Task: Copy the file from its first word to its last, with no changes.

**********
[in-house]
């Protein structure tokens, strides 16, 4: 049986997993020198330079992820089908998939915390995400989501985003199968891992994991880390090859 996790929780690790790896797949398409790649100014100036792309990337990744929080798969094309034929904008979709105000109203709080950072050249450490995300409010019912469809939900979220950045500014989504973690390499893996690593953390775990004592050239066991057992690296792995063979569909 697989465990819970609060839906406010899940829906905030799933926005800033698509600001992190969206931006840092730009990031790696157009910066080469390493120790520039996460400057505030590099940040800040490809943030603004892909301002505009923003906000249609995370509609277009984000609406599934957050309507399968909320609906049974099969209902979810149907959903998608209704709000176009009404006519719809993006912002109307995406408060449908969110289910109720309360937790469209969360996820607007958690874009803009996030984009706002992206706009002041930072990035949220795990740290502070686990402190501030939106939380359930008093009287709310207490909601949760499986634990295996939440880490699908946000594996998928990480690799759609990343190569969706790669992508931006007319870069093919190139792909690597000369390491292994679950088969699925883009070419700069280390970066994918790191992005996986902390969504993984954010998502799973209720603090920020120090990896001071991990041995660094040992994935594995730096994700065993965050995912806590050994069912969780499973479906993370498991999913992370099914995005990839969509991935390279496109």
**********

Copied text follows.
[in-house]
């Protein structure tokens, strides 16, 4: 049986997993020198330079992820089908998939915390995400989501985003199968891992994991880390090859 996790929780690790790896797949398409790649100014100036792309990337990744929080798969094309034929904008979709105000109203709080950072050249450490995300409010019912469809939900979220950045500014989504973690390499893996690593953390775990004592050239066991057992690296792995063979569909 697989465990819970609060839906406010899940829906905030799933926005800033698509600001992190969206931006840092730009990031790696157009910066080469390493120790520039996460400057505030590099940040800040490809943030603004892909301002505009923003906000249609995370509609277009984000609406599934957050309507399968909320609906049974099969209902979810149907959903998608209704709000176009009404006519719809993006912002109307995406408060449908969110289910109720309360937790469209969360996820607007958690874009803009996030984009706002992206706009002041930072990035949220795990740290502070686990402190501030939106939380359930008093009287709310207490909601949760499986634990295996939440880490699908946000594996998928990480690799759609990343190569969706790669992508931006007319870069093919190139792909690597000369390491292994679950088969699925883009070419700069280390970066994918790191992005996986902390969504993984954010998502799973209720603090920020120090990896001071991990041995660094040992994935594995730096994700065993965050995912806590050994069912969780499973479906993370498991999913992370099914995005990839969509991935390279496109």